This gets especially painful when you consider devices across timezones, parsing errors of time fields, or straight up "the wrong time" if a naughty device isn't connecting to an NTP server. I like the prescriptive guidance to focus on index time for searching: you can rebuild a forensic timeline if you find an incident.
The Problem with Relying on Criminals for Data by Allan Liska
Whenever I describe detection engineering to a "normal" person, I describe a world where security engineers work on a plane avionics system and help detect weird things happening, such as altitude, temperature, pressure, pitch, and yaw. The only caveat I add is that you are flying through a weather system where malicious actors control a weather machine and try to mess with you.
IMHO, this is a considerable bias in cybersecurity reporting and threat intel firms. Reporting on what people say or write versus what is happening can render HUGE gaps from what we perceive to reality. Case in point: in this post, Liska points out how unreliable ransomware shame site reporting is and how they are incentivized to lie even as they attempt to extort real victims with actual data. Did you know criminals lie? zomg!
🎙️ Detection Engineering Podcasts
Great to have the Risky Biz crew back in action! Lots of news to go over in the last month, which is a holiday for myself and many others. My favorite part in the last few weeks is, of course, the SEC Twitter “hack”.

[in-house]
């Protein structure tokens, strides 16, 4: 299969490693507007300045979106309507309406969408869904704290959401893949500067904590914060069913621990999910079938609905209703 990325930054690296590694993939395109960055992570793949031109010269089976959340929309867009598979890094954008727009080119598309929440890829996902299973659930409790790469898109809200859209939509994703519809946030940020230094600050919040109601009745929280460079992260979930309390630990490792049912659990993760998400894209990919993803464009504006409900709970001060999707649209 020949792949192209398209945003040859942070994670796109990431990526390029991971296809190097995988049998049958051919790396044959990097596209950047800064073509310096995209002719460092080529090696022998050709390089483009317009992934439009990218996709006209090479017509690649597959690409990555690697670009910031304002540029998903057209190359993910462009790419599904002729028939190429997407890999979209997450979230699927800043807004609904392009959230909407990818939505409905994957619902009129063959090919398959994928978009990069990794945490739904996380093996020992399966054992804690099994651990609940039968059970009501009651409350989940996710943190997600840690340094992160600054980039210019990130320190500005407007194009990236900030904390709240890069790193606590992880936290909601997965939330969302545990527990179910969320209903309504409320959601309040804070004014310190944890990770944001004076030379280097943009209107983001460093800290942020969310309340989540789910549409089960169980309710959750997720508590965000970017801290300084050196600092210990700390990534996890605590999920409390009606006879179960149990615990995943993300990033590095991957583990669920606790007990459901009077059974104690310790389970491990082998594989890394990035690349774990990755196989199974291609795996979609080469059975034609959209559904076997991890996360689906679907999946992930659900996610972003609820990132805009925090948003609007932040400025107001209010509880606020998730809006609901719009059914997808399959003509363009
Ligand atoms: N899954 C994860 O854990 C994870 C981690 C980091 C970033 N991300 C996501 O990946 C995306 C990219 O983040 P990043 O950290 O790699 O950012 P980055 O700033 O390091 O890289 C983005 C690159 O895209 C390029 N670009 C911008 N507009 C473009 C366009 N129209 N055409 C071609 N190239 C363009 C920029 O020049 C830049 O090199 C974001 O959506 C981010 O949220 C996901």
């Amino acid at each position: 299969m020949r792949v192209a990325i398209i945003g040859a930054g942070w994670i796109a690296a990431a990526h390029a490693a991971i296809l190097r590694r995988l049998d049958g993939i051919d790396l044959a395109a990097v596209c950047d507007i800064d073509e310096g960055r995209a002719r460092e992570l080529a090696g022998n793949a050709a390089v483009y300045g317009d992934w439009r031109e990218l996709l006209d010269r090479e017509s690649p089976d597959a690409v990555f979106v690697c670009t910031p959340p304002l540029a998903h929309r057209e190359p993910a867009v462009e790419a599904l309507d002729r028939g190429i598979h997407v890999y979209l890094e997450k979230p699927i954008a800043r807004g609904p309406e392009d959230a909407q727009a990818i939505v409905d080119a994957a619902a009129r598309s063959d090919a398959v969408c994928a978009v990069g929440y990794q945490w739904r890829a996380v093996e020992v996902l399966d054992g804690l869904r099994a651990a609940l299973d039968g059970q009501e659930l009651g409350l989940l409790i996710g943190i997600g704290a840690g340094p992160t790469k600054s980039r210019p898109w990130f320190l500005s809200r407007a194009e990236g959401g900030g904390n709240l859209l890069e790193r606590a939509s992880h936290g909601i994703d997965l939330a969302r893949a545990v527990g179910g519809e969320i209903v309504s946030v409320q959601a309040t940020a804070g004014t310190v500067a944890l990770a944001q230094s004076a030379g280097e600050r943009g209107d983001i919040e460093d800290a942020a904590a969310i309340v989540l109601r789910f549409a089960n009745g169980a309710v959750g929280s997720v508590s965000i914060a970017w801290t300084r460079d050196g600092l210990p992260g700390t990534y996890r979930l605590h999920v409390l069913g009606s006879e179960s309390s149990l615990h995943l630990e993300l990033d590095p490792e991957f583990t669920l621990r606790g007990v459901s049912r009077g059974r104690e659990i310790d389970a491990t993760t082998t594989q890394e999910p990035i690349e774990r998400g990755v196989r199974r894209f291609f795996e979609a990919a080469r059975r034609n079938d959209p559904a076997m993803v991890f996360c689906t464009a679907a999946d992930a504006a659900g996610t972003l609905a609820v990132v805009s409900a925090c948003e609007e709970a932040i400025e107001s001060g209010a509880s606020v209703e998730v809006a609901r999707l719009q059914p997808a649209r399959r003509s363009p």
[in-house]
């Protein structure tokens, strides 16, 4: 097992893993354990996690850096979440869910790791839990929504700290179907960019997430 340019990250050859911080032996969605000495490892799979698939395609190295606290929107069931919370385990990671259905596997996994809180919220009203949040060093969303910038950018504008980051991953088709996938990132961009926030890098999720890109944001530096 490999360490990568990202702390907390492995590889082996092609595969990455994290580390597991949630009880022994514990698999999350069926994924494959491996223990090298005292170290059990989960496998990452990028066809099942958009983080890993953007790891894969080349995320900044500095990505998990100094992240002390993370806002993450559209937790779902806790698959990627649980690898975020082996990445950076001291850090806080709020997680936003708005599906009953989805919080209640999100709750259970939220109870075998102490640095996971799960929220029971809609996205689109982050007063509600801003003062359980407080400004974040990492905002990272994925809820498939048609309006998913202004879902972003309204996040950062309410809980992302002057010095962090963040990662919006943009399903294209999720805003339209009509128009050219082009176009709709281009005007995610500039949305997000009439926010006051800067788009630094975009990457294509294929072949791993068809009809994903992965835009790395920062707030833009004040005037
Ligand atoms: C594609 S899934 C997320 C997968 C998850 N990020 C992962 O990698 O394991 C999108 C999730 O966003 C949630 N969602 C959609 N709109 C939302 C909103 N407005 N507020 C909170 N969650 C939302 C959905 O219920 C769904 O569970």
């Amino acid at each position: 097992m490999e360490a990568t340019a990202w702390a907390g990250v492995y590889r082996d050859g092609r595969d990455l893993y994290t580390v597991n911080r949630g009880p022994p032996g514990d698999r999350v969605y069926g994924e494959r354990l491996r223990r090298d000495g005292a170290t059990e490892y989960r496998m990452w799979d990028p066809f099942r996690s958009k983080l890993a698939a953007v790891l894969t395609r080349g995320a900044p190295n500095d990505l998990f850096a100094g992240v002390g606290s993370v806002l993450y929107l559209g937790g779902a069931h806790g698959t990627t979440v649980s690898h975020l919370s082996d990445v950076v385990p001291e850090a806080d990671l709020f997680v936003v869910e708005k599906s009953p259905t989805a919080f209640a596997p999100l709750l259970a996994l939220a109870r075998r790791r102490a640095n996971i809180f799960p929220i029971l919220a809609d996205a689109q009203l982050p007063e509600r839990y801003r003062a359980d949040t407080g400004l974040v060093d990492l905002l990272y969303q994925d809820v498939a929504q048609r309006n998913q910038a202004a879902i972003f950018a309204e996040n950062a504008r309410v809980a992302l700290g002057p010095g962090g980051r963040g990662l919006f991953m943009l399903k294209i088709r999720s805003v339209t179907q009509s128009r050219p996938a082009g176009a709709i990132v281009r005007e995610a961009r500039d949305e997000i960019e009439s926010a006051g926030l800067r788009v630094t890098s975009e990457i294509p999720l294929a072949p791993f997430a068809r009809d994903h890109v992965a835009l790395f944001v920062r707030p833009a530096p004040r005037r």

This should link to the 4:00:11 mark on the video, but there were some great talks at Shmoocon over the weekend. This one by Katie Nickels talks about how we tend to panic when an emerging vulnerability “drops” on our heads. Katie gives some good insight on orgs should do (and not do) when this happens.
Another great intel talk at Shmoocon, this time by Andy Piazza, on intel fallacies. He opens up on some pet peeves of mine (so I guess I’m cool like Piazza), such as describing “targeted” attacks in intel reporting. Without HUMINT, how do you know they are targeted?!
☣️ Threat Landscape
Why are VPN appliances always getting these kinds of vulnerabilities? Kraus greatly favors the community by translating and summarizing the latest N-day on Ivanti devices released by CERT-Bund. Several threat actors have leveraged two vulnerabilities to bypass authentication and perform command injection to gain unauthorized access to Ivanti devices.
Hi, My Name is Keyboard by reblog
Lots of Bluetooth vulns dropped at Shmoocon this past weekend! This README showcases several CVEs on Bluetooth keyboards across operating systems where you can do some pretty funny hijacking of a user's keyboard or force pairing a keyboard for additional shenanigans.